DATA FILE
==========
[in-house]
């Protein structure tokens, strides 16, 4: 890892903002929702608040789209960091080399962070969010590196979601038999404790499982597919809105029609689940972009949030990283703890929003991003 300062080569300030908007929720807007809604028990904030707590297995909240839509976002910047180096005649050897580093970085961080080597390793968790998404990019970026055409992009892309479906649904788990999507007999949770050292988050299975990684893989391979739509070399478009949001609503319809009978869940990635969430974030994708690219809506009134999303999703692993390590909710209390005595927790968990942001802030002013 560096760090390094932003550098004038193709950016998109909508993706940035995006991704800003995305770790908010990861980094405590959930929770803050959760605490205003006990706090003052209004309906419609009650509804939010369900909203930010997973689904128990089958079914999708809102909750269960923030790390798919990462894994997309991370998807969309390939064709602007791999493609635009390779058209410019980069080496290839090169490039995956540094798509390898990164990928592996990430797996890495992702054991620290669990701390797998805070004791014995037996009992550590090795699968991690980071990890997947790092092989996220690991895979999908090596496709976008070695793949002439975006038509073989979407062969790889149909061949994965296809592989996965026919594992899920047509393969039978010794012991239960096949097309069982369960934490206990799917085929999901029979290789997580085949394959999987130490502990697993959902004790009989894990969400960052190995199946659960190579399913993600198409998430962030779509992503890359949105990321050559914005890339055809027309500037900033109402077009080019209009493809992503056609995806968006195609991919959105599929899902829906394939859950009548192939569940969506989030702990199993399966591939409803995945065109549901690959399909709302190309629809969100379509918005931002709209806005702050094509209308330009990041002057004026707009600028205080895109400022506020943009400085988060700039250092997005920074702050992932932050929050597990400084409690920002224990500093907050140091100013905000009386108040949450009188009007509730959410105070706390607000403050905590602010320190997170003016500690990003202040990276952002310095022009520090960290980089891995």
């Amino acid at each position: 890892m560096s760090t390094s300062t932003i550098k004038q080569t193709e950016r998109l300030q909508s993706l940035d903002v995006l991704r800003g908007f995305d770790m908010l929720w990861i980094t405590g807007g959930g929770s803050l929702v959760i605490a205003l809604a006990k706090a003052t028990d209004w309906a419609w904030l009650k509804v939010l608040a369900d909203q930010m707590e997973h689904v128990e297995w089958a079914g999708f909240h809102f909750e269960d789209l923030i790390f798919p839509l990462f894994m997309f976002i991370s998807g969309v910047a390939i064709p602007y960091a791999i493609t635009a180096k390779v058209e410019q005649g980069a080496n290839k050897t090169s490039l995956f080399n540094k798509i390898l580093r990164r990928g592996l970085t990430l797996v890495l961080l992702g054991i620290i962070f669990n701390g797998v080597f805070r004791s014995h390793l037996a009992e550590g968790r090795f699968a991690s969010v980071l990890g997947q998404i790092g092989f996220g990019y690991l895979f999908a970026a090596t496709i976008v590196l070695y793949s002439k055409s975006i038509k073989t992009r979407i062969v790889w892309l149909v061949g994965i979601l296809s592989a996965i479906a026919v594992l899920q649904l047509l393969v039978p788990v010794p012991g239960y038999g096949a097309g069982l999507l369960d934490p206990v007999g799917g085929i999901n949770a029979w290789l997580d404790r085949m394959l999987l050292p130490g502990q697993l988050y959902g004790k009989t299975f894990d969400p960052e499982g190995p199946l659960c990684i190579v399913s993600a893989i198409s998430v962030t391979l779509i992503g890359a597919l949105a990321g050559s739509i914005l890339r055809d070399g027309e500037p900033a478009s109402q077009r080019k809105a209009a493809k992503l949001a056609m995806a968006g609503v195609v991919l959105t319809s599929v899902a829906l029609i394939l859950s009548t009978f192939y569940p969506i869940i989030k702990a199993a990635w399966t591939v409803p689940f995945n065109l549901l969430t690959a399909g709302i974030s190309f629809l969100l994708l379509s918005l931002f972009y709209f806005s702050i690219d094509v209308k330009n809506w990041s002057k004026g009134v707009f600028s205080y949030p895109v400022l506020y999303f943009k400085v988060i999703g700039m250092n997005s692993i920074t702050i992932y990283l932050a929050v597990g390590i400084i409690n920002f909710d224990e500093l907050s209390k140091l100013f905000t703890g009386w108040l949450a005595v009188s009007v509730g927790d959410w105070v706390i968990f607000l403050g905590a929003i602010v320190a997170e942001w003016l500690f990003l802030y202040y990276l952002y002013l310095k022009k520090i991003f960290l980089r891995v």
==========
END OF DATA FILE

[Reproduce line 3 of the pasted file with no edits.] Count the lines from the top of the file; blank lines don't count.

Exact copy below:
């Amino acid at each position: 890892m560096s760090t390094s300062t932003i550098k004038q080569t193709e950016r998109l300030q909508s993706l940035d903002v995006l991704r800003g908007f995305d770790m908010l929720w990861i980094t405590g807007g959930g929770s803050l929702v959760i605490a205003l809604a006990k706090a003052t028990d209004w309906a419609w904030l009650k509804v939010l608040a369900d909203q930010m707590e997973h689904v128990e297995w089958a079914g999708f909240h809102f909750e269960d789209l923030i790390f798919p839509l990462f894994m997309f976002i991370s998807g969309v910047a390939i064709p602007y960091a791999i493609t635009a180096k390779v058209e410019q005649g980069a080496n290839k050897t090169s490039l995956f080399n540094k798509i390898l580093r990164r990928g592996l970085t990430l797996v890495l961080l992702g054991i620290i962070f669990n701390g797998v080597f805070r004791s014995h390793l037996a009992e550590g968790r090795f699968a991690s969010v980071l990890g997947q998404i790092g092989f996220g990019y690991l895979f999908a970026a090596t496709i976008v590196l070695y793949s002439k055409s975006i038509k073989t992009r979407i062969v790889w892309l149909v061949g994965i979601l296809s592989a996965i479906a026919v594992l899920q649904l047509l393969v039978p788990v010794p012991g239960y038999g096949a097309g069982l999507l369960d934490p206990v007999g799917g085929i999901n949770a029979w290789l997580d404790r085949m394959l999987l050292p130490g502990q697993l988050y959902g004790k009989t299975f894990d969400p960052e499982g190995p199946l659960c990684i190579v399913s993600a893989i198409s998430v962030t391979l779509i992503g890359a597919l949105a990321g050559s739509i914005l890339r055809d070399g027309e500037p900033a478009s109402q077009r080019k809105a209009a493809k992503l949001a056609m995806a968006g609503v195609v991919l959105t319809s599929v899902a829906l029609i394939l859950s009548t009978f192939y569940p969506i869940i989030k702990a199993a990635w399966t591939v409803p689940f995945n065109l549901l969430t690959a399909g709302i974030s190309f629809l969100l994708l379509s918005l931002f972009y709209f806005s702050i690219d094509v209308k330009n809506w990041s002057k004026g009134v707009f600028s205080y949030p895109v400022l506020y999303f943009k400085v988060i999703g700039m250092n997005s692993i920074t702050i992932y990283l932050a929050v597990g390590i400084i409690n920002f909710d224990e500093l907050s209390k140091l100013f905000t703890g009386w108040l949450a005595v009188s009007v509730g927790d959410w105070v706390i968990f607000l403050g905590a929003i602010v320190a997170e942001w003016l500690f990003l802030y202040y990276l952002y002013l310095k022009k520090i991003f960290l980089r891995v």